The third and most important step in overcoming ODS is learn to use Reserves. Good and bad things happen with Reserves, and learning to deal with the vagaries requires practice. There is no substitute for practice in any competitive 40K environment, and the more subtle the army, the more practice it takes to use it well.

All of that said, I present the army that I’m going to goof around with now. I don’t consider this the best of anything, nor is it tuned (I’ve just been toying with the idea, and it seems like fun). The army generally starts with nothing on the board, and will drop either two empty pods of 2 full ones on turn 1, depending on the enemy, set-up, and mission.

2000 Point Space Marines

-Khan on Moondrakken
-Command Squad – 4x Plasma, 3x Flamer, 2x Storm Shield, 1x Thunderhammer, Company Standard, Apothecary, and a Drop Pod with Locator Beacon
Unit Concept: These guys are unit killers, and so shiny that everyone will want to kill them in a hurry. If they all they accomplish is turboboosting around getting pelted with great gouts of firepower for a couple of turns, they will have done great things. The Drop Pod is for empty tossing, usually on turn 1.

Space Marine Librarian – Epistolary, Gate of Infinity, Vortex of Doom, Terminator Armor, Storm Shield, and Melta Bombs.
Unit Concept: He’s annoying. Psychic defense is worth having these days, as is having a guy who can appear anywhere and blow stuff up. He can join a deployed Tactical as needed, and perform taxi service as required. Generally I’d add him to Khan’s squad at deployment or have him just pop in alone – he is expendable, even at almost 200 points.

Space Marine Bike Squad (full strength) – 2 Meltaguns, Multimelta Attack Bike, Powerfist Sergeant.
Unit Concept: I couldn’t make a Khan army without a Bike squad. Generally this unit is in Reserve, but you could deploy and combat squad it if forced to go first.

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Tactical Squad – Melta, Multimelta, Powerfist. Mounted in a Rhino.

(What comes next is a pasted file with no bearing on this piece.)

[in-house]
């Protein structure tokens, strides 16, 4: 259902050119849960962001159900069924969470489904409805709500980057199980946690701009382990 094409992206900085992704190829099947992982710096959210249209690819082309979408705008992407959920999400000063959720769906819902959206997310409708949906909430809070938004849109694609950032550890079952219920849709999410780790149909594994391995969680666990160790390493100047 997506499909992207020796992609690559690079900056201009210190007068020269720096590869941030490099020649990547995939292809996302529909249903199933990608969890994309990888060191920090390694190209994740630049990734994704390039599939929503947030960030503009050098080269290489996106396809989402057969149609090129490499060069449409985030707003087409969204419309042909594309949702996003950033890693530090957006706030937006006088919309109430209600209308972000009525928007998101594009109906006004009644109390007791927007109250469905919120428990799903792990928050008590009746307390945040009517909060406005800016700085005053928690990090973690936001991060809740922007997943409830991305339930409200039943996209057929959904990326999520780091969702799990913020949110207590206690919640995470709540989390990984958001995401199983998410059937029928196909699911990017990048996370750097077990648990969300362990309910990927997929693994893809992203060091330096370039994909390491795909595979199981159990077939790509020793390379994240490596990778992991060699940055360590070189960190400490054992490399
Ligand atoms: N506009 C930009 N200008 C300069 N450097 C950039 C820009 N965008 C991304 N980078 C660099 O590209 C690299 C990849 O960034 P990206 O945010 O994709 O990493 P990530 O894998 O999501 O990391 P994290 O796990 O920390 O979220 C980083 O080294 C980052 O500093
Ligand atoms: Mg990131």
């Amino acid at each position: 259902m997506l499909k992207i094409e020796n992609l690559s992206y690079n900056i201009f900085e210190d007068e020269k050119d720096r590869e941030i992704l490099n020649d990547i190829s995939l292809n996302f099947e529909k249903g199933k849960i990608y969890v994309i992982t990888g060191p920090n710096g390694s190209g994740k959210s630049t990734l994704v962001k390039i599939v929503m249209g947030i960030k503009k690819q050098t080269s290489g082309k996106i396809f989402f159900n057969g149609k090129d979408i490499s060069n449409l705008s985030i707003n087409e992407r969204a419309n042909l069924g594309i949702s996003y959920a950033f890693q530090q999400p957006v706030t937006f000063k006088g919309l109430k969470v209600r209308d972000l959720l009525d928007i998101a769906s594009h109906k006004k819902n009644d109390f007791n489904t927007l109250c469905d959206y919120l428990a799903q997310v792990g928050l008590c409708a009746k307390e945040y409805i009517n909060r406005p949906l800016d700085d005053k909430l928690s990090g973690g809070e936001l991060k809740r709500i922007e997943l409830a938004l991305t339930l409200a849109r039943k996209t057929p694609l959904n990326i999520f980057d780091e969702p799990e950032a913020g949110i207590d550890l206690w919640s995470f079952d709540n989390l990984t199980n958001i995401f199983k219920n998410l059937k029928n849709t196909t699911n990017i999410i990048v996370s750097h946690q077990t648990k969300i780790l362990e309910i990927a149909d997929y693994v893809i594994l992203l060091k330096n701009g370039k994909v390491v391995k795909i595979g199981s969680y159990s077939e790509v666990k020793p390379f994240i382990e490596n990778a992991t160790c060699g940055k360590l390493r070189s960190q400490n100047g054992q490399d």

Unit Concept: Basic Troops unit. Multimelta is just a toy I am playing with; Missile Launcher is probably better for your use. This unit should almost always Outflank.

Tactical Squad – Melta, Multimelta, Powerfist. Mounted in a Drop Pod.
Unit Concept: Basic Troops unit. Multimelta is just a toy I am playing with; Missile Launcher is probably better for your use. The Drop Pod can be used empty or the Squad can come in on turn 1 and Melta something, depending on the mission.

Ironclad Dreadnought, 2 Hunter-Killer Missiles. Mounted in a Drop Pod.
Ironclad Dreadnought, 2 Hunter-Killer Missiles. Mounted in a Drop Pod.
Unit Concept: Yes, I have two of the same thing in this army. I will most often keep these in Reserve, though other uses include dropping one pod empty and normal Reserving that Dreadnought (especially in Capture and Control), or dropping both towards midfield early, especially against S6 torrent of fire armies.

Land Speeder, Heavy Flamer and Typhoon Missile Launcher.
Unit Concept: It shoots missiles at things. And has a Heavy Flamer, for rooting out pesky Troops in the late game. Pretty simple unit.

Army Concept
Go second. Play the mission and kill in a focused manner. Outflanking and full Reserve is the choice against heavy firepower armies.

Warning Note: I do not recommend that you play this list if you have less than 100 games of 5e played or have trouble with ODS, nor do I consider it to be a strong tournament force. It’s something I want to play with for fun, and may refine towards a strong tournament list (which I’ll gladly provide if I develop one). The command squad alone should be a pretty good clue that I’m goofing off…

I look forward to your comments (not so much on the list) and will provide detailed responses as I am able.